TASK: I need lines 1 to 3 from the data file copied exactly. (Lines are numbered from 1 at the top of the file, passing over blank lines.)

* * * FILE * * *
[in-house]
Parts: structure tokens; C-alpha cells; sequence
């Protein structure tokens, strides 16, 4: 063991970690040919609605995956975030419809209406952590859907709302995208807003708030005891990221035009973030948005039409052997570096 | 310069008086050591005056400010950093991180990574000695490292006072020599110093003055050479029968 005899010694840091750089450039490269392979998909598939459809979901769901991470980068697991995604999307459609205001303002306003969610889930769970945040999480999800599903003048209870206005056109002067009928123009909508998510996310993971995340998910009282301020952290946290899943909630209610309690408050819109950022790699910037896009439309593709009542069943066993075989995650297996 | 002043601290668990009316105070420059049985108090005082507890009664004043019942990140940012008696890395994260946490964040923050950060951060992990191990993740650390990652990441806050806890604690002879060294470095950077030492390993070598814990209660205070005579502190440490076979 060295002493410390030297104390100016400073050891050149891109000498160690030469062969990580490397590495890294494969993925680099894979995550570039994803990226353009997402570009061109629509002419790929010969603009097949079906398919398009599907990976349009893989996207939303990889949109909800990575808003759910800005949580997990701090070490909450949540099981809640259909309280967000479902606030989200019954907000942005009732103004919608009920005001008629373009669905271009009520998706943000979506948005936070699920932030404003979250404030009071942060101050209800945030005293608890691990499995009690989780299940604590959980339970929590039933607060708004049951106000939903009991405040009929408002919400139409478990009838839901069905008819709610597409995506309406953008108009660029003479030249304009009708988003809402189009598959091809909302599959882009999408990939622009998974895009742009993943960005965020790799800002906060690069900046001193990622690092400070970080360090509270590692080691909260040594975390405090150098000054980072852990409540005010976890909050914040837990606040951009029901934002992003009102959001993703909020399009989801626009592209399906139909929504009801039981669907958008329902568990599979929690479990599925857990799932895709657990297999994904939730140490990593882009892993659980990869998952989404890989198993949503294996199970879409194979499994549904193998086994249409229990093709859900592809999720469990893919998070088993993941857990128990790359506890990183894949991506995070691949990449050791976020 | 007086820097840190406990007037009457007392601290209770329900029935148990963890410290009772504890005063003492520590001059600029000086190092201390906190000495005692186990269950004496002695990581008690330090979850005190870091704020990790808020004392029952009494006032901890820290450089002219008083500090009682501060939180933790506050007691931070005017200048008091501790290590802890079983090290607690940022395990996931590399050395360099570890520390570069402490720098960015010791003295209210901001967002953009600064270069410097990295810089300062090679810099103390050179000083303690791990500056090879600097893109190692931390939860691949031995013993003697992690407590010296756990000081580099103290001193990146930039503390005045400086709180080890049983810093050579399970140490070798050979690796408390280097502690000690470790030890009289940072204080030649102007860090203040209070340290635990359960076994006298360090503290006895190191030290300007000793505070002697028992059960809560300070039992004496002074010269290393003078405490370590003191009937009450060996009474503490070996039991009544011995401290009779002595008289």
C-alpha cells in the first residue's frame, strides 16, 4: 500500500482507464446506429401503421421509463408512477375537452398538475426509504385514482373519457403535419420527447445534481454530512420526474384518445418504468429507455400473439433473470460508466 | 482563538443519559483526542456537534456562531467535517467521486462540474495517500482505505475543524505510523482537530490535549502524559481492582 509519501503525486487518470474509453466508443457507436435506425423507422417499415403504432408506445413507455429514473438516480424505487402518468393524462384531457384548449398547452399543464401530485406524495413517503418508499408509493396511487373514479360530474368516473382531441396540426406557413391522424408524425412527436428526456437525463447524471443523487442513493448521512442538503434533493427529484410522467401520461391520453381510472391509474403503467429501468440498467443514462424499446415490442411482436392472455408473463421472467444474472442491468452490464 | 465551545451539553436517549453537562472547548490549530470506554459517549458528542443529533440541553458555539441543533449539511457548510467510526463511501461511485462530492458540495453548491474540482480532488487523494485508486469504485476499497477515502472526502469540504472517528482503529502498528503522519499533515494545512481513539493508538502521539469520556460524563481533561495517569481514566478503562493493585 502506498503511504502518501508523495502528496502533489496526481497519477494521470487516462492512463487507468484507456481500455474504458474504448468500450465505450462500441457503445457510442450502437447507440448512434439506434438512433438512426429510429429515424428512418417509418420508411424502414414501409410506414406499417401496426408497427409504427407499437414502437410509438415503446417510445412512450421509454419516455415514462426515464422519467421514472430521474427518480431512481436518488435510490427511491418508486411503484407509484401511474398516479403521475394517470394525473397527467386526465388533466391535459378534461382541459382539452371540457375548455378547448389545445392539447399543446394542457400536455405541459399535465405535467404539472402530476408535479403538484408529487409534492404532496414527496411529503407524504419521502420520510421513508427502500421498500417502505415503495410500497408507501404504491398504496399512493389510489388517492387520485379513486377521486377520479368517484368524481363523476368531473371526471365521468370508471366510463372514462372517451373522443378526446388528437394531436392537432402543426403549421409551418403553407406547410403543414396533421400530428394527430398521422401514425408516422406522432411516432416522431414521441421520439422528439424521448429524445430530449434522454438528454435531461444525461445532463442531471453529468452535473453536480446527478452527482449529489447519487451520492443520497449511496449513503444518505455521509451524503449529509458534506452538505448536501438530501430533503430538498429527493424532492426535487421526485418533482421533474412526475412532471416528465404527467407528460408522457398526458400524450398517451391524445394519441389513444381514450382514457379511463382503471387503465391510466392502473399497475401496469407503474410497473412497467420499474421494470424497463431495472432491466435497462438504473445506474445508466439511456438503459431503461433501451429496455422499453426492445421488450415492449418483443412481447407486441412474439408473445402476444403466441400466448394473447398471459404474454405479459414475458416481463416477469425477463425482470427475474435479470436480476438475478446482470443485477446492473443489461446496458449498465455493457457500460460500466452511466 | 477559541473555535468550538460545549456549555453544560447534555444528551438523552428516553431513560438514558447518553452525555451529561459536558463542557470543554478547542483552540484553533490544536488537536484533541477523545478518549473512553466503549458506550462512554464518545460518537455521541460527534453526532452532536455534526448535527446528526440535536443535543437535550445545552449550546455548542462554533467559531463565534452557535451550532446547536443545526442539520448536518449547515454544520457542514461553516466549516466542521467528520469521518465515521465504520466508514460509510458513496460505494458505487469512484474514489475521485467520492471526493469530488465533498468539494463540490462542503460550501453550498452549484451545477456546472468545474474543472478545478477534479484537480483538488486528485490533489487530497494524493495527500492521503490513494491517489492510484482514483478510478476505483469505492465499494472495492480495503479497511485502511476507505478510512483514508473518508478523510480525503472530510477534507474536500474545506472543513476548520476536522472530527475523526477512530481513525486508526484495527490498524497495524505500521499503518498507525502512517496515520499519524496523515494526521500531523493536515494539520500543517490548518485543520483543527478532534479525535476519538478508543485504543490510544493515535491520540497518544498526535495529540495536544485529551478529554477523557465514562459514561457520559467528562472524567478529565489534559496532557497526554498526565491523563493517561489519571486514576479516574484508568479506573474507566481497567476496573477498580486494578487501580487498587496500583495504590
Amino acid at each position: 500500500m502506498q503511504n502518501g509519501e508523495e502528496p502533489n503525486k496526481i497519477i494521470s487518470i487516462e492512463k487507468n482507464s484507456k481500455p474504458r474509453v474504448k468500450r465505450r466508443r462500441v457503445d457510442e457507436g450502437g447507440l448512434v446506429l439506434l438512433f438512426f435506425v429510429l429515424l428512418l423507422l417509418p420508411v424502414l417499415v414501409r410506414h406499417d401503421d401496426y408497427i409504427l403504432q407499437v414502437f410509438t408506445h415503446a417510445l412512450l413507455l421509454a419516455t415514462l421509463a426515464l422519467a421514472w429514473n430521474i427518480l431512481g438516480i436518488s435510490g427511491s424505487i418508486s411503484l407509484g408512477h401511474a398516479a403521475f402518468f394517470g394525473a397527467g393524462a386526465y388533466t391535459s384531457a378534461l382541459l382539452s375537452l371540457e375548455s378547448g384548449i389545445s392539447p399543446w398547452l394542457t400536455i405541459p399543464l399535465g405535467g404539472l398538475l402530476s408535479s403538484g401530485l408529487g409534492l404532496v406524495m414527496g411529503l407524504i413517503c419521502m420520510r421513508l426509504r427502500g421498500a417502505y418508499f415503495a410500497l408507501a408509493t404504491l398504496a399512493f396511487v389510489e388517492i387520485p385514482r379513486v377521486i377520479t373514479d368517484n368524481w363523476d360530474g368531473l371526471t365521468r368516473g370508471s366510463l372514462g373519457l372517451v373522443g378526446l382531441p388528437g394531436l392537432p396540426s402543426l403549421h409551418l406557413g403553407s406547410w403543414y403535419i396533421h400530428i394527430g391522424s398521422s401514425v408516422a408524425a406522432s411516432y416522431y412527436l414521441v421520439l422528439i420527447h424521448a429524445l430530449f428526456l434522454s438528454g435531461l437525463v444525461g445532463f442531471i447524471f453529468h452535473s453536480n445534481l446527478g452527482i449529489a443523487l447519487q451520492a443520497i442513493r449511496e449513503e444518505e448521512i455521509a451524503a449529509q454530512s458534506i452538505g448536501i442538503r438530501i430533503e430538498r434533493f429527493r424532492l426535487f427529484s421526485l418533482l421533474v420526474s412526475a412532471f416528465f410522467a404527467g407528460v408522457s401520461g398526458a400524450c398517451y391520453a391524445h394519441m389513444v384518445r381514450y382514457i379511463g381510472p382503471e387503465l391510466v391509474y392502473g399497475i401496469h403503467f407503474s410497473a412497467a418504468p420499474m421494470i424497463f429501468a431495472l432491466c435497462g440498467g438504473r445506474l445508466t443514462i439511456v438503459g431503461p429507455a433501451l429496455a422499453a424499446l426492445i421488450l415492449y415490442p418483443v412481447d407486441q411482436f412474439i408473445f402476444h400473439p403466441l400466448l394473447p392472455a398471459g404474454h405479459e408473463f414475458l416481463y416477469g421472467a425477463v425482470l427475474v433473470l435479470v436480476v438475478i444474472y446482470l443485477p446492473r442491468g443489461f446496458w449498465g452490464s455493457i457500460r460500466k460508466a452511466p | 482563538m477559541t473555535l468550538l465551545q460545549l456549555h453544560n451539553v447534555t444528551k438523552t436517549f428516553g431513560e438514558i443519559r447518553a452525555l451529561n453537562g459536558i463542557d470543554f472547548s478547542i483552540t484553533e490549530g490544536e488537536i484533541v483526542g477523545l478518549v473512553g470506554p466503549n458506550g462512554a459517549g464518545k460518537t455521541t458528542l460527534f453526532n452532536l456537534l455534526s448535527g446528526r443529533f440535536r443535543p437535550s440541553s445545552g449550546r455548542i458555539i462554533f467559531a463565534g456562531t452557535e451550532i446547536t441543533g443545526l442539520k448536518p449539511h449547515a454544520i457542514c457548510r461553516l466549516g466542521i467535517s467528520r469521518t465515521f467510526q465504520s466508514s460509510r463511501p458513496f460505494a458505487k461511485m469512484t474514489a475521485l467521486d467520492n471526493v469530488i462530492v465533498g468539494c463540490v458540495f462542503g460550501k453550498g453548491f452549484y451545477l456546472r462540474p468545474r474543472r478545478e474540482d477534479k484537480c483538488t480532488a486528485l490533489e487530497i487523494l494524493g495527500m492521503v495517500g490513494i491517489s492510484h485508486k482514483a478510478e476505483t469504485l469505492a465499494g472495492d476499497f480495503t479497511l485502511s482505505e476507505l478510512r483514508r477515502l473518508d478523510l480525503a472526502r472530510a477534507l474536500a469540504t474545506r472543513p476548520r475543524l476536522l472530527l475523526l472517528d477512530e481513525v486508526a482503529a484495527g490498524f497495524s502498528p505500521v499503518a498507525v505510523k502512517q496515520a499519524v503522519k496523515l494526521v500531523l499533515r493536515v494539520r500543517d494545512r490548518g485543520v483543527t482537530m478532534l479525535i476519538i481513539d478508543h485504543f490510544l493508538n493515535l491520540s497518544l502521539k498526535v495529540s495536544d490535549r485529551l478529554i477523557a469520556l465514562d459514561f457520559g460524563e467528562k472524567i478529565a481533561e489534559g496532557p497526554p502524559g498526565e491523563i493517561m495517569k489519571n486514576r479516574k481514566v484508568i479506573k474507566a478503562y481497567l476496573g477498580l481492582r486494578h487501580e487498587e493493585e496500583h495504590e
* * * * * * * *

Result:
[in-house]
Parts: structure tokens; C-alpha cells; sequence
């Protein structure tokens, strides 16, 4: 063991970690040919609605995956975030419809209406952590859907709302995208807003708030005891990221035009973030948005039409052997570096 | 310069008086050591005056400010950093991180990574000695490292006072020599110093003055050479029968 005899010694840091750089450039490269392979998909598939459809979901769901991470980068697991995604999307459609205001303002306003969610889930769970945040999480999800599903003048209870206005056109002067009928123009909508998510996310993971995340998910009282301020952290946290899943909630209610309690408050819109950022790699910037896009439309593709009542069943066993075989995650297996 | 002043601290668990009316105070420059049985108090005082507890009664004043019942990140940012008696890395994260946490964040923050950060951060992990191990993740650390990652990441806050806890604690002879060294470095950077030492390993070598814990209660205070005579502190440490076979 060295002493410390030297104390100016400073050891050149891109000498160690030469062969990580490397590495890294494969993925680099894979995550570039994803990226353009997402570009061109629509002419790929010969603009097949079906398919398009599907990976349009893989996207939303990889949109909800990575808003759910800005949580997990701090070490909450949540099981809640259909309280967000479902606030989200019954907000942005009732103004919608009920005001008629373009669905271009009520998706943000979506948005936070699920932030404003979250404030009071942060101050209800945030005293608890691990499995009690989780299940604590959980339970929590039933607060708004049951106000939903009991405040009929408002919400139409478990009838839901069905008819709610597409995506309406953008108009660029003479030249304009009708988003809402189009598959091809909302599959882009999408990939622009998974895009742009993943960005965020790799800002906060690069900046001193990622690092400070970080360090509270590692080691909260040594975390405090150098000054980072852990409540005010976890909050914040837990606040951009029901934002992003009102959001993703909020399009989801626009592209399906139909929504009801039981669907958008329902568990599979929690479990599925857990799932895709657990297999994904939730140490990593882009892993659980990869998952989404890989198993949503294996199970879409194979499994549904193998086994249409229990093709859900592809999720469990893919998070088993993941857990128990790359506890990183894949991506995070691949990449050791976020 | 007086820097840190406990007037009457007392601290209770329900029935148990963890410290009772504890005063003492520590001059600029000086190092201390906190000495005692186990269950004496002695990581008690330090979850005190870091704020990790808020004392029952009494006032901890820290450089002219008083500090009682501060939180933790506050007691931070005017200048008091501790290590802890079983090290607690940022395990996931590399050395360099570890520390570069402490720098960015010791003295209210901001967002953009600064270069410097990295810089300062090679810099103390050179000083303690791990500056090879600097893109190692931390939860691949031995013993003697992690407590010296756990000081580099103290001193990146930039503390005045400086709180080890049983810093050579399970140490070798050979690796408390280097502690000690470790030890009289940072204080030649102007860090203040209070340290635990359960076994006298360090503290006895190191030290300007000793505070002697028992059960809560300070039992004496002074010269290393003078405490370590003191009937009450060996009474503490070996039991009544011995401290009779002595008289």